This pain relief goes beyond yoga. A handful of studies have shown that patients with rheumatoid arthritis and other inflammatory diseases report reduced pain and higher quality of sleep after using CBD-based medicine. More studies need to be done to further understand this process.
Without the distraction of soreness or pain, yogis can focus more on the practice and building the relationship between mind and body.
CBD allows the mind to focus on the practice.
CBD products will not get you high, but they will have a positive effect on the mind. The cannabinoid is most known for its anti-inflammatory properties, and this goes beyond inflammation in the body. Chronic stress can also cause neuroinflammation, showing “persistent cognitive and emotional dysregulation that contributes to deterioration of overall mental health and quality of life.” Neuroinflammation may also reduce neuroplasticity, or the brain’s ability to constantly change as it receives new information. Neuroplasticity is essential to growth.
Experts believe that by reducing neuroinflammation, CBD could allow users to tap into their emotions and cultivate the awareness that is at the center of the yoga practice.
CBD offers the benefits of cannabis without the drawbacks of THC
CBD is not intoxicating and safe to use before physical activities like yoga, football, or swimming. But yoga is not like all physical activity—it is traditionally a spiritual discipline that involves more than physical movement. Many have found themselves asking: is using cannabis appropriate before yoga?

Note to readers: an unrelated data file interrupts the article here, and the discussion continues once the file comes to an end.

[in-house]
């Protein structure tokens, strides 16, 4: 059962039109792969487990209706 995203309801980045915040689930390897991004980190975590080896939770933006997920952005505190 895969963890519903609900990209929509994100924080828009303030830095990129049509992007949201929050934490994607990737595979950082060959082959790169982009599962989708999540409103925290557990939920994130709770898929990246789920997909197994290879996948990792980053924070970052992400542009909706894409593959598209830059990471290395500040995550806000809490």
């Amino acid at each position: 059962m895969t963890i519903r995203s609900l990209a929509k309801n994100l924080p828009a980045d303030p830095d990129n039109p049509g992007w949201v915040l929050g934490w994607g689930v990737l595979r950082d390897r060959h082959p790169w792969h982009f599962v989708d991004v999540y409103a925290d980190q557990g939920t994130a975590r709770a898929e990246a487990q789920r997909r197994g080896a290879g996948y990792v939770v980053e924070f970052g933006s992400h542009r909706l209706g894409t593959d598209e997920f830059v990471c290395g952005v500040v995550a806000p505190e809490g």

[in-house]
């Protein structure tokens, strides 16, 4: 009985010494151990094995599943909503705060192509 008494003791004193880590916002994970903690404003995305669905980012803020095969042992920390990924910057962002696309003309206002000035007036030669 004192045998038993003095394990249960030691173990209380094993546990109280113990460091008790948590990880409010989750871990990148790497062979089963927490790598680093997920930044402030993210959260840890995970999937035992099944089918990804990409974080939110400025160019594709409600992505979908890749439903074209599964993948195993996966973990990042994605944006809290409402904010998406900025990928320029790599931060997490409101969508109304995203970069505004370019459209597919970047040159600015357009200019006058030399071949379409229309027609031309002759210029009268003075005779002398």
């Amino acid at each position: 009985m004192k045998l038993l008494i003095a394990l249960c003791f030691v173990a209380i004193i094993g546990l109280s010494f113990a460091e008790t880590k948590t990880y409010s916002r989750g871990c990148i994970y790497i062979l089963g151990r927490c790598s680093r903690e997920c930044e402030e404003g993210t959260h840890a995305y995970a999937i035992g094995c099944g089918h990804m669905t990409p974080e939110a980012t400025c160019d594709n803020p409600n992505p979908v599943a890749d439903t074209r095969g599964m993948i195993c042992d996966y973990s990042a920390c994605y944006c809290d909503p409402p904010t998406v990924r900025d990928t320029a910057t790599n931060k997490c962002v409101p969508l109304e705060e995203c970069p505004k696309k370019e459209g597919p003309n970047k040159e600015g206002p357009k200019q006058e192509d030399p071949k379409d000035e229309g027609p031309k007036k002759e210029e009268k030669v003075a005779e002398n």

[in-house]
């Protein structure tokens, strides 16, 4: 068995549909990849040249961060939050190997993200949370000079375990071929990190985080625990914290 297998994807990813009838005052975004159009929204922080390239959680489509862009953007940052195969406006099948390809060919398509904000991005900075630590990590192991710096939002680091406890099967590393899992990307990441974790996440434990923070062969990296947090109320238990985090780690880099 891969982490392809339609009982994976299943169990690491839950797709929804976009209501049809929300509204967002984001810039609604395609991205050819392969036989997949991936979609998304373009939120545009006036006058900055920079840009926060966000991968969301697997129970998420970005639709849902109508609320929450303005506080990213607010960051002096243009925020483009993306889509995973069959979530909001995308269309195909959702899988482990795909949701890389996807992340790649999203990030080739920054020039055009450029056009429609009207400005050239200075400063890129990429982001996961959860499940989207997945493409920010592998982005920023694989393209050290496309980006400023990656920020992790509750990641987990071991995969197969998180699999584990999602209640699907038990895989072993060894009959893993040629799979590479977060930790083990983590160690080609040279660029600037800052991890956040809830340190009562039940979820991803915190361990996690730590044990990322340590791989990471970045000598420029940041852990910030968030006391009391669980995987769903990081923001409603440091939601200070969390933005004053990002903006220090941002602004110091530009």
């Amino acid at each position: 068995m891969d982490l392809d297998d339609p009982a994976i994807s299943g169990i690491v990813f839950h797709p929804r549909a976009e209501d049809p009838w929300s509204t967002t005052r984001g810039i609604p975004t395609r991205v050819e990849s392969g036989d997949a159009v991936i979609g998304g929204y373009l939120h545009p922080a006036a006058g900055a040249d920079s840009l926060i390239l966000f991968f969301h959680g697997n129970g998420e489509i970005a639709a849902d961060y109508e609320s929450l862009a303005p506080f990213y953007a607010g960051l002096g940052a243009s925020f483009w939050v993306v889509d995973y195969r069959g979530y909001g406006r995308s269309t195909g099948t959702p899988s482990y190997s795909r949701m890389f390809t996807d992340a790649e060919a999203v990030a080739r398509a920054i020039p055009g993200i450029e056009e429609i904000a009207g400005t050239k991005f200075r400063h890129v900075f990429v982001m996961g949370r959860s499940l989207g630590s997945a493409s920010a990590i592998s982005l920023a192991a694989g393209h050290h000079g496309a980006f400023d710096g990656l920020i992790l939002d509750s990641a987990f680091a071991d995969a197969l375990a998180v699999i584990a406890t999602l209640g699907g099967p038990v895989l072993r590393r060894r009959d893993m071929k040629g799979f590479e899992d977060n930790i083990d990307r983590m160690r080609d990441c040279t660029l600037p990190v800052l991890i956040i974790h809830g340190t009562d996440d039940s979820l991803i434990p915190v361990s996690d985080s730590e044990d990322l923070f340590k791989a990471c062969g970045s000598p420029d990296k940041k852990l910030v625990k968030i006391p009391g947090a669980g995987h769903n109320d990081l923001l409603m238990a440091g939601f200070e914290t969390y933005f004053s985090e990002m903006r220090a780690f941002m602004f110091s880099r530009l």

Despite the rising popularity of integrating THC into yoga, many yogis believe that getting high is a hindrance. When used recreationally, or to dampen emotions, cannabis can be considered a tamasic substance. When used medicinally, cannabis may be considered a more sattvic substance.
CBD was not extracted and made into an oil when Ayurveda was first practiced 5,000 years ago. But it is ingested for medicinal purposes. As we adapt this practice to what we have learned about cannabis and CBD, yogis can rest assured knowing that CBD will enhance, rather than disrupt, their yoga journey.
Ways to Integrate CBD Into Your Yoga Practice
CBD comes in many forms, from gummies to bath bombs. What is best for your yoga routine? The answer depends on your practice and preferences.
One dropper of a CBD tincture before practice can center the mind and allow the body to heal faster throughout the day.
CBD balms and lotion after practice can relieve joint pain. (Be careful—using them before practice may cause you to slip!)
CBD gummies, edibles, or capsules before bed can help you get a deeper sleep before your morning practice.
Check dosage instructions of each product before you use CBD and practice yoga. Talk to a health professional before using CBD—it may interfere with your current medications or produce mild side effects.
While yoga can help us relax, it can also be a demanding practice that requires a sharp focus and a body ready to sweat. The right CBD product can help you prepare for your time on the mat and further your yoga practice. If you want to read more on CBD, check out this article and this study.
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Photo: Dane Wetton